I was skeptical at first about playing this game because it is offered totally free on PSN, and seems merely to be some sort of expensive commercial to promote the Scion iQ. What I didn’t realize is that it’s a fully featured game that’s already made something of a splash in the UK, and that Scion is merely sponsoring its free Vita release and adding in their cute little car as a cute little bonus. It has sixteen tracks, eight categories of vehicles and various satisfying game types, and indeed, I played Motorstorm RC for a good long time beyond what I needed to properly review it, just because I was enjoying it.
The thing I should explain about playing this game is that while it’s a Motorstorm by name, all of the vehicles in this game are meant to be tiny, little remote-controlled versions, and the gameplay has changed to reflect that. Rather than a traditional, from-behind, racing view, you see your car from some distance away, and you’re looking at the track from above. To reflect this, the controls have also been changed so that the right stick is your accelerate and reverse, and the left stick steers you to the left and right, independent from the camera angle. This achieves two things. One, it really helps you to feel like you’re controlling the car from outside of it, like you would be with a real RC car, and two, rather than a traditional Motorstorm, that game feels more like a modern revamping of the classic Off Road arcade cabinet from pizza shops across America. To me, this sort of fast-paced, easy-to-learn, arcade-y style was super fun, and because it was so smooth and polished, it was rare that I would ever get frustrated. The only real problems I had with the way the game works were that putting the accelerator on the right stick sometimes caused me to slow down without realizing it when my finger unconsciously moved the stick a little off-center, and that loose controls can sometimes cause your super-light RC car to flip over or get stuck somewhere on the track. This last problem though, is easily solved, as the R button is the designated car reset button, which places you right back on the track.
The audio in this game is also pretty good, with a unique soundtrack of slightly dubsteppy and never over-the-top electronic music, coupled with the high buzzing of an RC car engine and the enjoyable screeching of the brakes. The lack of any sort of announcer or crowd is welcome here, as it would be weird for an RC event to attract enough people for that to be natural, and it would probably take you out of the game sometimes for a generic crowd effect to drown out the focusing effect that wordless electronic music can sometimes have on your racing psyche. It would have been nice to have some more recognizable tunes, but in this case, I can’t really fault the game for what it’s got.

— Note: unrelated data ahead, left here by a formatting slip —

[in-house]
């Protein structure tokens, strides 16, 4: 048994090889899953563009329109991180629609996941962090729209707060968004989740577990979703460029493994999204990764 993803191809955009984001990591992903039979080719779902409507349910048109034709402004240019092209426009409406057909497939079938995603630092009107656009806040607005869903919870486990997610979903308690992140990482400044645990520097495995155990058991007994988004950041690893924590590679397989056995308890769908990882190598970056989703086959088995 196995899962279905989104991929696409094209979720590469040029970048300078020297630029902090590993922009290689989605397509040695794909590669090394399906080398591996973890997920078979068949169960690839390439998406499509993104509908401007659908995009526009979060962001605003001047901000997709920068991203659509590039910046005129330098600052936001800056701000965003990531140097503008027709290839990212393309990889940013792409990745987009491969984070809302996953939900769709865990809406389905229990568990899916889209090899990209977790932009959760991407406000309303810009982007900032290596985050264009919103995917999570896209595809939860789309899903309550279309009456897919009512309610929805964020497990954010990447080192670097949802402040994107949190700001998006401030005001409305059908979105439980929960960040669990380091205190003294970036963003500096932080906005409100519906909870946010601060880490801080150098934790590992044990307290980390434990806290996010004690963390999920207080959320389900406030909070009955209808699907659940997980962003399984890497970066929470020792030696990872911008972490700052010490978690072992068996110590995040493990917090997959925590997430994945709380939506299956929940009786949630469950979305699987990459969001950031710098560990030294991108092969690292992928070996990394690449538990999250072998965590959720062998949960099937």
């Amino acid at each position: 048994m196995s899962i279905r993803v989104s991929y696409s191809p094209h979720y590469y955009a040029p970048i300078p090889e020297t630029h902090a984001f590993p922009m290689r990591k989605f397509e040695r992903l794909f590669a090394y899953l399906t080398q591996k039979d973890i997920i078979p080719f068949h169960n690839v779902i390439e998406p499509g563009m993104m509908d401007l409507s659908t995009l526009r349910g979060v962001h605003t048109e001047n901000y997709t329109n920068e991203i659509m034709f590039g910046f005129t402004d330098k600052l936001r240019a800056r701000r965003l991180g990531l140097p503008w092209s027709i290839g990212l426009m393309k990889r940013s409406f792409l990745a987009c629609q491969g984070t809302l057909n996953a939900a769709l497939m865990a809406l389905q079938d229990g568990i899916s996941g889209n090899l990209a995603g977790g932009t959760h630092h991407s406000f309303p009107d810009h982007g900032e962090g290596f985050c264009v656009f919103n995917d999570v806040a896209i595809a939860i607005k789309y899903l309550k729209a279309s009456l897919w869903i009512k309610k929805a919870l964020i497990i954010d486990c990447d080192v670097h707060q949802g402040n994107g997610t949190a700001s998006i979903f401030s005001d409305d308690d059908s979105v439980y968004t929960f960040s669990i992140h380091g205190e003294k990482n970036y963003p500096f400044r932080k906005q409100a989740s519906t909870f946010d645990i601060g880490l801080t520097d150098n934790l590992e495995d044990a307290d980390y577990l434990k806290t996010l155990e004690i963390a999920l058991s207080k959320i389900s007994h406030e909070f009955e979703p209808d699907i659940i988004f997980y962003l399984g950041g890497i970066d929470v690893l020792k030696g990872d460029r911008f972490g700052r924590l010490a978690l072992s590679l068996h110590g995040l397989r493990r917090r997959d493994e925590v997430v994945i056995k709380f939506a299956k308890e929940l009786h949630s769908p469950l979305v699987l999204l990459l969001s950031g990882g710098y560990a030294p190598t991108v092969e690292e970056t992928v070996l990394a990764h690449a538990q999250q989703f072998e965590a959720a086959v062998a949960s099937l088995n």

Finally, the features of this game are both a boon to its playability and a major contributor to its eventual downfall. This game is surprisingly deep for a free download. There are sixteen tracks that span the four totally different environments that act as something similar to “cups” in games like Mario Kart or F-Zero. Within each of these, there’s three different types of events for all eight vehicle classes. For traditionalists, there’s straight eight-vehicle races and speed laps. On top of this, there’s another fun event called Pursuit, in which you must overtake all the other vehicles on the track as quickly as possible. For all of these events, there is a three-medal completion system; depending on what medal you get, you unlock more events, as well as the occasional unlock of one of the game’s impressive roster of 164 vehicles. I also particularly enjoyed the way in which each medal has its own ghost in speed lap events, so that you know exactly where you stand at all times.
Unfortunately and unbelievably, however, Motorstorm RC completely lacks any sort of multiplayer outside of online leaderboards. There’s not even an ad-hoc option. It just seems super illogical for such a fun racing game to almost entirely leave out the concept of friendly competition, so much that it will knock this game, which did enough right to have been a clear 7/10, down to the less sexy 6.
Should you get this game? Of course. It’s free. Why not? Heck, it’s good enough that I’d even make a case for you to pay for it. It’s really fun, but just know that there’s no multiplayer, and wonder along with me at how such a solid game could have such a critical flaw.
[Reviewed on PS Vita]